Killer whales surface through a small hole in the ice near Inukjuak, Quebec, on Tuesday.(Photo: Marina Lacasse, The Canadian Press)
MONTREAL -- About a dozen killer whales that were trapped under
sea ice appeared to be free after the ice shifted, a leader of a
northern Canada village said Thursday.
The animals' predicament in
the frigid waters of Hudson Bay made international headlines, and
locals had been planning a rescue operation with chainsaws and drills.
MORE: Canadians rush to save 11 trapped killer whales
Palliser said two hunters from Inukjuak village reported that the
waters had opened up around the area where the cornered whales had been
bobbing frantically for air.
"They confirmed that the whales were
no longer there and there was a lot of open water," said Palliser, a
business adviser with the regional government.
"It's certainly good news - that's good news for the whales," he said.
said the whales had been trapped around a single, truck-sized breathing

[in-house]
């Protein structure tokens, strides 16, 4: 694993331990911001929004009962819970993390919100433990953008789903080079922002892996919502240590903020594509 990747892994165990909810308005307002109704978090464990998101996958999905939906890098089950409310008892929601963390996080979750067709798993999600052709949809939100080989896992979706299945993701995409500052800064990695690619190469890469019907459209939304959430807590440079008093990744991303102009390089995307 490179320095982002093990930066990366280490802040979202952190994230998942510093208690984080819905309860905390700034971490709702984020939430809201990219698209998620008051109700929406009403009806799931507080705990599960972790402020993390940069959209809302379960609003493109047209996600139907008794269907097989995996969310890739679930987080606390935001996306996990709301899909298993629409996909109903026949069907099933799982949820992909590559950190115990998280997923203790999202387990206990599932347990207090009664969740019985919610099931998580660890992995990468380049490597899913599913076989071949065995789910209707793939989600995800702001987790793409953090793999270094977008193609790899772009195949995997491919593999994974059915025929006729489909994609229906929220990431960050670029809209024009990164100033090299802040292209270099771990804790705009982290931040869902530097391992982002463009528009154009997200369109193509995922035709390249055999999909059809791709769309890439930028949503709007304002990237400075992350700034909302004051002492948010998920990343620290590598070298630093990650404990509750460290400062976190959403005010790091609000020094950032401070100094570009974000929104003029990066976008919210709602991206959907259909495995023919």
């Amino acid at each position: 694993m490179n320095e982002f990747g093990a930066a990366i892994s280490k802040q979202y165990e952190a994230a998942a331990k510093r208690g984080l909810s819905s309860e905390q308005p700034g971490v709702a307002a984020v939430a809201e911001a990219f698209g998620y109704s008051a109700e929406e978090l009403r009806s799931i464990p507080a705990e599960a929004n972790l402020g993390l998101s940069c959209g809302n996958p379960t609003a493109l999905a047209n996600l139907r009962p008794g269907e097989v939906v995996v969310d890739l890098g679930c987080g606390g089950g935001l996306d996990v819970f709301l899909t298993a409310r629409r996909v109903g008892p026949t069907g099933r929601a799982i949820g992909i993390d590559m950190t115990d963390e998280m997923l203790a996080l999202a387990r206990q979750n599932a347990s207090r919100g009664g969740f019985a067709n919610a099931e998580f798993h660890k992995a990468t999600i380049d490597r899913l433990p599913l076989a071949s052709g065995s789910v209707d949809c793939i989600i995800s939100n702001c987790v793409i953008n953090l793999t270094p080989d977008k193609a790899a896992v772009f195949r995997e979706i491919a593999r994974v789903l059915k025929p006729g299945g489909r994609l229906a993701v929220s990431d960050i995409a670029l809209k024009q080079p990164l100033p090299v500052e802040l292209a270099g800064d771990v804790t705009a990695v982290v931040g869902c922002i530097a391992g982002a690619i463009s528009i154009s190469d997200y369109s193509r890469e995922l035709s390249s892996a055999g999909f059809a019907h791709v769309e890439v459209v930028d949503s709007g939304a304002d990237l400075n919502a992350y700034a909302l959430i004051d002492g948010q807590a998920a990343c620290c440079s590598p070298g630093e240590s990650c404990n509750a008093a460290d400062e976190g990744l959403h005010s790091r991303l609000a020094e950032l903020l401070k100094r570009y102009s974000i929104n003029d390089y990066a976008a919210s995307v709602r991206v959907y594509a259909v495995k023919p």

hole for at least two days. A recent sudden drop in temperature may
have caught the whales off guard, leaving them trapped under the ice.
Palliser said the winds seemed to shift overnight, pushing the floating ice further away from the shore.
The cornered animals were first seen Tuesday and appeared to have less energy by late Wednesday, Palliser said.
Mayor Peter Inukpuk has said Canada's Department of Fisheries and
Oceans informed him that government icebreakers were too far from the
area to smash the ice to free the whales.
Palliser said locals had
agreed to try to enlarge the existing breathing hole and cut a second
opening using chainsaws and drills.
"We certainly had our prayers with them last night during our meeting," he said.
Ice-trapped marine mammals are not unusual in the region.